Posted on July 4, 2023
Federal officials on Wednesday announced $52 million in new funding for two dozen projects around San Francisco Bay to restore wildlife, expand wetlands and reduce the amount of trash and other pollutants going into the bay.
The 24 projects from the U.S. Environmental Protection Agency include restoration of marshes in the East Bay, clean ups of homeless encampments in San Jose creeks, and removing 1,000 old toxic creosote-treated timber pilings along the Richmond waterfront.
The funding, approved by Congress, is an increase from the past 20 years, when total federal spending for such projects has averaged about $5 million per year.
“It is getting us closer to a level of annual funding we should be getting for the bay, but also making sure all parts of the bay are getting projects,” said Martha Guzman, administrator for the U.S. EPA’s regional office in San Francisco. “It’s really something to celebrate.”
Environmental groups have pushed Congress for years to provide more federal money for Bay Area projects, including efforts to protect shoreline communities against sea level rise by expanding tidal marshes.
They have noted that other parts of the United States, such as Puget Sound in Washington and Chesapeake Bay on the East Coast, have typically received $30 million to $60 million a year from Congress for similar projects. Repeated efforts by former Rep. Jackie Speier, D-San Mateo, who retired in January, have raised the profile in Congress of San Francisco Bay restoration work.
“It’s exciting and long overdue that federal investment in San Francisco Bay is finally increasing,” said David Lewis, executive director of Save the Bay, an environmental group based in Oakland. “With climate change and pollution threats, the bay needs enormous investment over the next decade.”
Wednesday’s EPA grants include $4 million to restore 2,100 acres of former salt ponds at Eden Landing in Hayward. Another $3 million was approved to create a new tidal marsh along the Burlingame shoreline; $3.7 million to connect Calabazas and San Tomas Aquino creeks to restored salt ponds near Alviso; and $4 million to build 17 stormwater treatment facilities in Marin County. The grants will also help multiple efforts to capture trash in stormwater systems before it flows to the bay, reduce PCB pollution and fund school programs involving creek restoration and watershed protection.
EPA officials planned an event with Rep. Barbara Lee, D-Oakland at Arrowhead Marsh on Wednesday morning to highlight the new investments, which include projects in all nine Bay Area counties, with special emphasis on low-income areas at particular risk of pollution and flooding.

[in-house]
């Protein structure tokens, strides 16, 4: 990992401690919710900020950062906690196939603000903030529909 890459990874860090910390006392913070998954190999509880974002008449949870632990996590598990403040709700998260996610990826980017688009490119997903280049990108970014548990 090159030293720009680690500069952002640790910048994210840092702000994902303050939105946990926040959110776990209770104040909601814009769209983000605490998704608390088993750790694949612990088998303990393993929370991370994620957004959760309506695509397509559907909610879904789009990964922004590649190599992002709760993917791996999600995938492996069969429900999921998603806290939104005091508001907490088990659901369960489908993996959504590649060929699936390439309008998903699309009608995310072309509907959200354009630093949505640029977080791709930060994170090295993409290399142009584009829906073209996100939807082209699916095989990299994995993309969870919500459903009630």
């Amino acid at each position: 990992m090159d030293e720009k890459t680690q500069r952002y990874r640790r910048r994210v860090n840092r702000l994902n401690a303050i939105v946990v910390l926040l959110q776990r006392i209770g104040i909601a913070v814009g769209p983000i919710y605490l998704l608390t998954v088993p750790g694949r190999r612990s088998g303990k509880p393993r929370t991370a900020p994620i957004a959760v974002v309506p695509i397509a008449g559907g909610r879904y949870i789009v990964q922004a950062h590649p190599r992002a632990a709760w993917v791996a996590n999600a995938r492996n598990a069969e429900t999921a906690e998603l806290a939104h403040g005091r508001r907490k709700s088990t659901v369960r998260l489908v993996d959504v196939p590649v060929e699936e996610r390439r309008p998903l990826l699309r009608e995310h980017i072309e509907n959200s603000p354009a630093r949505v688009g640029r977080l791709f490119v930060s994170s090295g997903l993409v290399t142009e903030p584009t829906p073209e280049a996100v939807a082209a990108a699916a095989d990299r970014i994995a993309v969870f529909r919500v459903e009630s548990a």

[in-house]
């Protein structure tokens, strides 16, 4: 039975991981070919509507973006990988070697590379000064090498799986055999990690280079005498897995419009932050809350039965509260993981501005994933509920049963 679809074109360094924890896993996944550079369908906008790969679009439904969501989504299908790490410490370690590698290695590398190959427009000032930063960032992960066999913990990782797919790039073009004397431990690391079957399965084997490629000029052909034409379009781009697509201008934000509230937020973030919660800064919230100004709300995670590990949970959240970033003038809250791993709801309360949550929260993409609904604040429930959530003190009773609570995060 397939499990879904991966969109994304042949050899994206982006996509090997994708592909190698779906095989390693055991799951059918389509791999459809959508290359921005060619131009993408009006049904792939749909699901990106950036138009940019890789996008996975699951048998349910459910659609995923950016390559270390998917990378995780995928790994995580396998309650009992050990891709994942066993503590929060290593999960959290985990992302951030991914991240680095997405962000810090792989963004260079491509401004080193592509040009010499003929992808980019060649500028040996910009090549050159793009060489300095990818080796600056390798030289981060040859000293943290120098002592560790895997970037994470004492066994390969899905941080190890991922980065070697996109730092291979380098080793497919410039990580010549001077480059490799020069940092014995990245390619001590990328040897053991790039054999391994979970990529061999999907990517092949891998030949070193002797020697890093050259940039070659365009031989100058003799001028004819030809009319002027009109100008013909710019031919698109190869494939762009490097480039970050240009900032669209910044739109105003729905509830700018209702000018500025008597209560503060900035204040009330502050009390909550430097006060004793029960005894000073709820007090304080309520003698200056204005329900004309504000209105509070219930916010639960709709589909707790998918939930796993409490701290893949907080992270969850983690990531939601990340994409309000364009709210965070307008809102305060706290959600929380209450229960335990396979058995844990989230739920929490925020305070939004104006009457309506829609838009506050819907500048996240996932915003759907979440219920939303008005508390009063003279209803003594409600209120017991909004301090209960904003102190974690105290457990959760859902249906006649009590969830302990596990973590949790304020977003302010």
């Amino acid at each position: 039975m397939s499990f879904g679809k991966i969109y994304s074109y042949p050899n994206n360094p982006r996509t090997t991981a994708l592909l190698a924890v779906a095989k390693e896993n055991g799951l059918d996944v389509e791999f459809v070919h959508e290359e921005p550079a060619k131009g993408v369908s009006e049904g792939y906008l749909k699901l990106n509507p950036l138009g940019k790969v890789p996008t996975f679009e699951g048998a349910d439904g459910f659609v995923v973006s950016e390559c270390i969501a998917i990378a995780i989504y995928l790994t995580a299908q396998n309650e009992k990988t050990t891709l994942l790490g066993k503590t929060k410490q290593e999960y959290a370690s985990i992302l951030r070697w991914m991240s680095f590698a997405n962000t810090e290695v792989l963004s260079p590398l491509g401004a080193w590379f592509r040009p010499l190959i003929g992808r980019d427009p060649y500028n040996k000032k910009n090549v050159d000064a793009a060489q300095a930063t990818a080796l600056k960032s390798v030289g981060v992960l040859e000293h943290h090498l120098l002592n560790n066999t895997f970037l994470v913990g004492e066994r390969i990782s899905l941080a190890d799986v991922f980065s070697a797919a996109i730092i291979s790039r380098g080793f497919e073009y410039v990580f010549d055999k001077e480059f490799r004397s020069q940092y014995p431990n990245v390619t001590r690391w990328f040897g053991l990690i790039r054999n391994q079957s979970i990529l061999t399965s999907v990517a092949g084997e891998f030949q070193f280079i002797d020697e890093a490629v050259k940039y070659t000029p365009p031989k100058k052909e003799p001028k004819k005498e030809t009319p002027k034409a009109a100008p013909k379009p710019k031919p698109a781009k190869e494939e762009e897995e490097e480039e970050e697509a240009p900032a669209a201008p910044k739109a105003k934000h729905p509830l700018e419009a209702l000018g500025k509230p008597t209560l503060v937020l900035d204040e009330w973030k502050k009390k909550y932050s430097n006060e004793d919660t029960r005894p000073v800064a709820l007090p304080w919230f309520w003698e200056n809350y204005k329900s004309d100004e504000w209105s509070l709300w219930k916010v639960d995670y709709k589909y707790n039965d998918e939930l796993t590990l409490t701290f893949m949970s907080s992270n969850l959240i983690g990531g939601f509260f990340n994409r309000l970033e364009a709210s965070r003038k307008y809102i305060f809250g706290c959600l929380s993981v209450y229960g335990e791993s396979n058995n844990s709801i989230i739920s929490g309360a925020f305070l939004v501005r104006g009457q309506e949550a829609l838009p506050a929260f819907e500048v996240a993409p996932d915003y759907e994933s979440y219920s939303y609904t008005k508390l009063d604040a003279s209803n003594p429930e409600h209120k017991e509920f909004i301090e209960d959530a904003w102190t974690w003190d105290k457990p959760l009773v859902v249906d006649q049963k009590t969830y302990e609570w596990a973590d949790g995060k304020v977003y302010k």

Last week, President Biden visited the Baylands Nature Preserve in Palo Alto to announce a $575 million grant program through NOAA to help coastal communities nationwide confront rising sea levels.
“When I think of climate, I think of jobs,” he said. “When I think of climate, I think of innovation. When I think of climate, I think of turning peril into progress.”
Ocean levels have risen across the world in recent decades as glaciers and polar ice sheets have been melting, and warming sea water has expanded. San Francisco Bay has risen 8 inches since the mid-1800s, increasing flood risk during big winter storms.
Recent studies by the U.S. Geological Survey and other scientific organizations estimate that the bay will rise up to another 2 feet by 2050 and up to 5 feet or more by 2100.
In some areas, projects involving concrete have already started. San Francisco International Airport officials are moving ahead with a $587 million plan to build a sea wall 10 miles around the airport to stop runways from flooding during storms. San Francisco has begun work on a $5 billion project to rebuild the massive Embarcadero seawall.
In other parts of the bay, scientists are restoring old industrial salt ponds and other bayfront sites back to tidal marshes to absorb rising storm surges and waves.
“The two options are concrete and mud,” said Warner Chabot, executive director of the San Francisco Estuary Institute. “And in many cases mud is more cost effective, more efficient and more adaptable over time.”
Wednesday’s funding is contained in competitive grant program called the San Francisco Bay Water Quality Improvement Fund, created in 2008, and run by the EPA. About $5 million this year came from the $1 trillion in bipartisan infrastructure bill that Biden signed in November 2021.
Local residents also have been contributing.
In 2016, voters in the nine Bay Area counties approved Measure AA, a $12 annual parcel tax, to fund wetlands restoration and flood control projects around the bay. The measure, which will raise $25 million a year for 20 years, or $500 million total, already has funded dozens of projects.
One of the largest is the ongoing effort to restore former industrial salt evaporation ponds back to natural conditions. In a landmark deal in 2003 brokered by Sen. Dianne Feinstein, Minneapolis-based Cargill Salt sold 15,100 acres of its salt ponds, which stretch from Hayward to San Jose to Redwood City, to state and federal agencies for $100 million. That sale also included an additional 1,400 acres near Napa.
The idea was to take the ponds — used for a century to harvest salt for food, medicine and road de-icing — and return them to natural conditions over 50 years, bringing back birds, fish, harbor seals, leopard sharks and dozens of other species that have struggled in the bay because of development and a burgeoning human population. As sea level rise has become more pressing, the restored wetlands also are seen as a way to reduce flood risk and improve water quality.
So far, work on about 3,750 acres is already finished, with another 625 acres scheduled to be completed by the end of this year.